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Jack

posted December 17, 2008 at 2:37 pm


Clark,
If atheism is a natural successor to Christianity as a flag bearer of equality then how does one figure the untold misery inflicted by modern atheistic regimes into that development?



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Greg

posted December 23, 2008 at 3:54 pm


Unless I am mistaken, Jack’s comment about the “untold misery inflicted by modern atheistic regimes” may be a reference to the estimated 100+ million who were killed under these regimes in the 20th century. If so, that’s a very disturbing point.



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Karen Brown

posted December 23, 2008 at 9:00 pm


First, as to the numbers, you have to account for technology. There simply wasn’t a way for any regime, regardless of intent, to have managed that in the past.
Secondly, they are all from the same political philosophy. Now, find us an atheist who did anything like that and was NOT a Communist?
Now, if you are going to judge all atheist by the actions of communists, does that mean we get to do the same with theism and, say, fascism, the Inquisition, the Crusades, the Conquistadores, various Jihads, the Falangists of the Spanish Civil war, and so on, and so on, and so on, and so.. well.. you get the idea.
The fact is, that even various famous Christians have noted that, used incorrectly, I’m sure, religion has a unique ability to inspire fairly nasty acts that can even act against the direct best interests of the perpetrator (something philosophy has a hard time doing..)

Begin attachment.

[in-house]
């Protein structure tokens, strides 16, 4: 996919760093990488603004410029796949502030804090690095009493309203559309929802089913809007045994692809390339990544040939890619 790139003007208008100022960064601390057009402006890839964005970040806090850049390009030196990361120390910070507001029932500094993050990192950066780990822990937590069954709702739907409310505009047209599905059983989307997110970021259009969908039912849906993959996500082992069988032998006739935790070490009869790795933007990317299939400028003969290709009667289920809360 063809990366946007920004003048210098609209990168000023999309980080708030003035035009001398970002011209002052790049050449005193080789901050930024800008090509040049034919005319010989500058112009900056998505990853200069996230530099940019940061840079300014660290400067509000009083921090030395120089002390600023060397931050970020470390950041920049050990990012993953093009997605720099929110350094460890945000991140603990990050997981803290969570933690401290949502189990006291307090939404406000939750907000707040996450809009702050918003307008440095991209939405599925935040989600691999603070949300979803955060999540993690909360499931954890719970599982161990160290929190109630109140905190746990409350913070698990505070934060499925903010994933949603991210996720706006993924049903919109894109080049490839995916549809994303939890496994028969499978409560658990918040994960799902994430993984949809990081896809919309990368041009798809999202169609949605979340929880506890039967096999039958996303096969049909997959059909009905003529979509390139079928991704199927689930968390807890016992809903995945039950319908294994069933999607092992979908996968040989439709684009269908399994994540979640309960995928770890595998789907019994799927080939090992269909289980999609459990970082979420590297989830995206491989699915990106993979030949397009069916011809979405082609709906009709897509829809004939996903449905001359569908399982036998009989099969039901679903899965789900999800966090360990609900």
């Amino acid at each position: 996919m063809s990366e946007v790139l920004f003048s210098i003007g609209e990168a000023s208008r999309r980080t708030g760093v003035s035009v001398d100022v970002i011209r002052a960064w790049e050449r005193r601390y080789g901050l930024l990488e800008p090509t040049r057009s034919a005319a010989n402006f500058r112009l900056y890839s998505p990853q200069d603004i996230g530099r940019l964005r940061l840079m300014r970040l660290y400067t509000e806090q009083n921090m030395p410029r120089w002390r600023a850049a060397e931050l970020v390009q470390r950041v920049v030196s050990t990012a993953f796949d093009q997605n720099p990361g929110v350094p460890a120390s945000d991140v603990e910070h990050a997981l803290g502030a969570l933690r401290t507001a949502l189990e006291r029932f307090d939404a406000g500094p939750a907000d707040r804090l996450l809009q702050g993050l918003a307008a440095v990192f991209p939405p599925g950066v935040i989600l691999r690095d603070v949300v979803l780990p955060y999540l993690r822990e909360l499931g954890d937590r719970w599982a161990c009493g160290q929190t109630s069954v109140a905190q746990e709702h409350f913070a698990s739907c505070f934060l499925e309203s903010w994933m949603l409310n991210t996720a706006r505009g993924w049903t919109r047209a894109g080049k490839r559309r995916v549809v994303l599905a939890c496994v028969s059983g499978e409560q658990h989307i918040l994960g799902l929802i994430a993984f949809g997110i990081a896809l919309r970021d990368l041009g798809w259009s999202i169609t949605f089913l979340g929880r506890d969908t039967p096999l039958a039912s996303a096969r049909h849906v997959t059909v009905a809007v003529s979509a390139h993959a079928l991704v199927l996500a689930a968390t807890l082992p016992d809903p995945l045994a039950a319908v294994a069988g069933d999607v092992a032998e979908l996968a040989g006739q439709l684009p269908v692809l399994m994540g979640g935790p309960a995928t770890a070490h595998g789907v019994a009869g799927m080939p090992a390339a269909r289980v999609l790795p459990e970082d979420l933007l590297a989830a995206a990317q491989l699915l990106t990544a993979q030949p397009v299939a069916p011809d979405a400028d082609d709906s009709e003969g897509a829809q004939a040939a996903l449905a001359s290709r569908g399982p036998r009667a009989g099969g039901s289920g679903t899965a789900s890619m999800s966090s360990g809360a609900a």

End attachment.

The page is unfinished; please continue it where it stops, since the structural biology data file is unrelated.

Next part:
Or, to quote CS Lewis..
” Of all tyrannies, a tyranny sincerely exercised for the good of its victims may be the most oppressive. It would be better to live under robber barons than under omnipotent moral busybodies. The robber baron’s cruelty may sometimes sleep, his cupidity may at some point be satiated; but those who torment us for our own good will torment us without end for they do so with the approval of their own conscience.”



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frgough

posted December 31, 2008 at 12:08 pm


Karen,
the issue is that Communism was militantly atheistic. It embraced atheism, saw it as the ideal. If atheism were an uplifting and ennobling philosophy, then it should have turned Communism into a great engine of moral good.
Your Christian examples do not bear up under scrutiny. Those were isolated events. Communism, on the other hand was systemic and went hand in hand with atheism.
An even better study is the American and French revolutions. The American revolution was steeped in religious faith. One only need to read the Declaration of Independence.
The French Revolution, on the other hand, adopted atheism. Embraced it.
The American revolution gave the world the greatest establishment of freedom and prosperity the world has ever seen. The French revolution gave the French Robsepierre, the Committee for Public Safety and the round-the-clock beheadings.
. It performed